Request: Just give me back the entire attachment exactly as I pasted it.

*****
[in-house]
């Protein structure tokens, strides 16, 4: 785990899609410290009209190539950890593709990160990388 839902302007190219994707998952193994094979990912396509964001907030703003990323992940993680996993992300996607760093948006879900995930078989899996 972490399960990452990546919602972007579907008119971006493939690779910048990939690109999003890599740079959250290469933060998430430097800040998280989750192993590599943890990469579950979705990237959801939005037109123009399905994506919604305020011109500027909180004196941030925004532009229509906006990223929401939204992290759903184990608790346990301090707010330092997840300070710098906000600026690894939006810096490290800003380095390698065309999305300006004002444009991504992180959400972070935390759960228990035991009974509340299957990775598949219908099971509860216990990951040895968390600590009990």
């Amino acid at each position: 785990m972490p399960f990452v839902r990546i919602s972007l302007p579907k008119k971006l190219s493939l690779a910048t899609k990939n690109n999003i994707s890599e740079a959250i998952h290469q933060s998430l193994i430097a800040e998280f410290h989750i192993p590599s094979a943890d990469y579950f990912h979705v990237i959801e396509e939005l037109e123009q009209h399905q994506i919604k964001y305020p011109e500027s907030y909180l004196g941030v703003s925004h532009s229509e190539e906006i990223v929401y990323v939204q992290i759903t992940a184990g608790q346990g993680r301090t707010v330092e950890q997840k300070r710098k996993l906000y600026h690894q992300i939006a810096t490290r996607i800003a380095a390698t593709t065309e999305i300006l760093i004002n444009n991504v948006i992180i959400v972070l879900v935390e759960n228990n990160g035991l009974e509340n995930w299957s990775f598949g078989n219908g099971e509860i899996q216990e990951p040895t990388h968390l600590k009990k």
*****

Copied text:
[in-house]
């Protein structure tokens, strides 16, 4: 785990899609410290009209190539950890593709990160990388 839902302007190219994707998952193994094979990912396509964001907030703003990323992940993680996993992300996607760093948006879900995930078989899996 972490399960990452990546919602972007579907008119971006493939690779910048990939690109999003890599740079959250290469933060998430430097800040998280989750192993590599943890990469579950979705990237959801939005037109123009399905994506919604305020011109500027909180004196941030925004532009229509906006990223929401939204992290759903184990608790346990301090707010330092997840300070710098906000600026690894939006810096490290800003380095390698065309999305300006004002444009991504992180959400972070935390759960228990035991009974509340299957990775598949219908099971509860216990990951040895968390600590009990």
């Amino acid at each position: 785990m972490p399960f990452v839902r990546i919602s972007l302007p579907k008119k971006l190219s493939l690779a910048t899609k990939n690109n999003i994707s890599e740079a959250i998952h290469q933060s998430l193994i430097a800040e998280f410290h989750i192993p590599s094979a943890d990469y579950f990912h979705v990237i959801e396509e939005l037109e123009q009209h399905q994506i919604k964001y305020p011109e500027s907030y909180l004196g941030v703003s925004h532009s229509e190539e906006i990223v929401y990323v939204q992290i759903t992940a184990g608790q346990g993680r301090t707010v330092e950890q997840k300070r710098k996993l906000y600026h690894q992300i939006a810096t490290r996607i800003a380095a390698t593709t065309e999305i300006l760093i004002n444009n991504v948006i992180i959400v972070l879900v935390e759960n228990n990160g035991l009974e509340n995930w299957s990775f598949g078989n219908g099971e509860i899996q216990e990951p040895t990388h968390l600590k009990k």